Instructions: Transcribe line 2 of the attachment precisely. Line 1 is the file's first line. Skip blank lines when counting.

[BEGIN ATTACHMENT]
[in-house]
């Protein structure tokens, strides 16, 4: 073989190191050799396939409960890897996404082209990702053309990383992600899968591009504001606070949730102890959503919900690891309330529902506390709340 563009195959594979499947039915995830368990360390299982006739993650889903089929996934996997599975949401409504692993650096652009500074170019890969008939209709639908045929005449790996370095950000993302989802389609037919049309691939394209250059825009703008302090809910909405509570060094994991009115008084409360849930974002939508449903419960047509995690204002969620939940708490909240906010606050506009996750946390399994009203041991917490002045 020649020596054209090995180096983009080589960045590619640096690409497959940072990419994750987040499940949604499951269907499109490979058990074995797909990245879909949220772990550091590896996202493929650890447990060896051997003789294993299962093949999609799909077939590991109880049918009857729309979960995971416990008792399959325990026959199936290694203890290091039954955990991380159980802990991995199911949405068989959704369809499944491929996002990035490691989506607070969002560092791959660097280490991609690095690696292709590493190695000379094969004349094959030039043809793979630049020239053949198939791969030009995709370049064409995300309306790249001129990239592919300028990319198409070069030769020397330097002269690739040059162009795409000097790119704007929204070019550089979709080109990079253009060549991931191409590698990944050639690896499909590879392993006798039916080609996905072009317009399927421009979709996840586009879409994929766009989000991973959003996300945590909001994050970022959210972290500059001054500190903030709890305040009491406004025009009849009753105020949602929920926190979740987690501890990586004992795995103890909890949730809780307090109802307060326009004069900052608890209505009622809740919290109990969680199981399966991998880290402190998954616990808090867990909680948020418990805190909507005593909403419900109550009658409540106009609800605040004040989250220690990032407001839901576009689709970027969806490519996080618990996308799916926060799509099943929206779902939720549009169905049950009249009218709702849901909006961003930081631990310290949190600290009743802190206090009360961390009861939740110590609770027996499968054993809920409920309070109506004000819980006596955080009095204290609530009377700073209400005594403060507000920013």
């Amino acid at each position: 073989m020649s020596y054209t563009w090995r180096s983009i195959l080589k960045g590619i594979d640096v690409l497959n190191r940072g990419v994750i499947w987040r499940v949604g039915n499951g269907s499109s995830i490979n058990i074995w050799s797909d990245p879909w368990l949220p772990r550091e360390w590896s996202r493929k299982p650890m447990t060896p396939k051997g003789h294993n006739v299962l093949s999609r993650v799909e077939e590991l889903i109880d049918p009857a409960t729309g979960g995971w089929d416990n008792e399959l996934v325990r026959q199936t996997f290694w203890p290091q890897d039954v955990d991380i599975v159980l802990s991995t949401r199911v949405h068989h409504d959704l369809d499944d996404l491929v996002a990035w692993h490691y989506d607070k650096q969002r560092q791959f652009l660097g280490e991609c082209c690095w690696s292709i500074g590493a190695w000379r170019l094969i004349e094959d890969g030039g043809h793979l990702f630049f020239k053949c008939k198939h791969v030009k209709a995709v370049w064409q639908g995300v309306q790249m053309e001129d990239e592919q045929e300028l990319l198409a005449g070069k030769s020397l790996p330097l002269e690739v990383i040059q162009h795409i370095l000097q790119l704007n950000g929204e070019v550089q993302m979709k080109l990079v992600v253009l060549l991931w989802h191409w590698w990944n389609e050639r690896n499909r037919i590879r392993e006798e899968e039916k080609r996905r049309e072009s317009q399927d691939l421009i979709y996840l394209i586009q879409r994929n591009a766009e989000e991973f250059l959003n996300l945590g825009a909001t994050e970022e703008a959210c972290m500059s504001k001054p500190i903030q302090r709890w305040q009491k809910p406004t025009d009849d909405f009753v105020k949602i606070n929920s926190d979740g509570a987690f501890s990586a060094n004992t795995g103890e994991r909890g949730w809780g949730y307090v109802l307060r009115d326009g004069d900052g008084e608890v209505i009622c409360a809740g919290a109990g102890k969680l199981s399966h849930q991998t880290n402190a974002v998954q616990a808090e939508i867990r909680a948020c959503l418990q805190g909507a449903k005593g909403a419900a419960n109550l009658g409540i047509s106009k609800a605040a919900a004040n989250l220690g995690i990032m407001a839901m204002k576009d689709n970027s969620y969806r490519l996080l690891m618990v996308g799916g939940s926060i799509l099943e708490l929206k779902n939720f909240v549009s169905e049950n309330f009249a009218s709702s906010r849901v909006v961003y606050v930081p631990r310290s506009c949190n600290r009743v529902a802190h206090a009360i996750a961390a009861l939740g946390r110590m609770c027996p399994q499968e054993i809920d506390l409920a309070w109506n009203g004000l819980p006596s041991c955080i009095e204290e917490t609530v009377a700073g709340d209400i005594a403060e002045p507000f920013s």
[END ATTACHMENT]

């Protein structure tokens, strides 16, 4: 073989190191050799396939409960890897996404082209990702053309990383992600899968591009504001606070949730102890959503919900690891309330529902506390709340 563009195959594979499947039915995830368990360390299982006739993650889903089929996934996997599975949401409504692993650096652009500074170019890969008939209709639908045929005449790996370095950000993302989802389609037919049309691939394209250059825009703008302090809910909405509570060094994991009115008084409360849930974002939508449903419960047509995690204002969620939940708490909240906010606050506009996750946390399994009203041991917490002045 020649020596054209090995180096983009080589960045590619640096690409497959940072990419994750987040499940949604499951269907499109490979058990074995797909990245879909949220772990550091590896996202493929650890447990060896051997003789294993299962093949999609799909077939590991109880049918009857729309979960995971416990008792399959325990026959199936290694203890290091039954955990991380159980802990991995199911949405068989959704369809499944491929996002990035490691989506607070969002560092791959660097280490991609690095690696292709590493190695000379094969004349094959030039043809793979630049020239053949198939791969030009995709370049064409995300309306790249001129990239592919300028990319198409070069030769020397330097002269690739040059162009795409000097790119704007929204070019550089979709080109990079253009060549991931191409590698990944050639690896499909590879392993006798039916080609996905072009317009399927421009979709996840586009879409994929766009989000991973959003996300945590909001994050970022959210972290500059001054500190903030709890305040009491406004025009009849009753105020949602929920926190979740987690501890990586004992795995103890909890949730809780307090109802307060326009004069900052608890209505009622809740919290109990969680199981399966991998880290402190998954616990808090867990909680948020418990805190909507005593909403419900109550009658409540106009609800605040004040989250220690990032407001839901576009689709970027969806490519996080618990996308799916926060799509099943929206779902939720549009169905049950009249009218709702849901909006961003930081631990310290949190600290009743802190206090009360961390009861939740110590609770027996499968054993809920409920309070109506004000819980006596955080009095204290609530009377700073209400005594403060507000920013």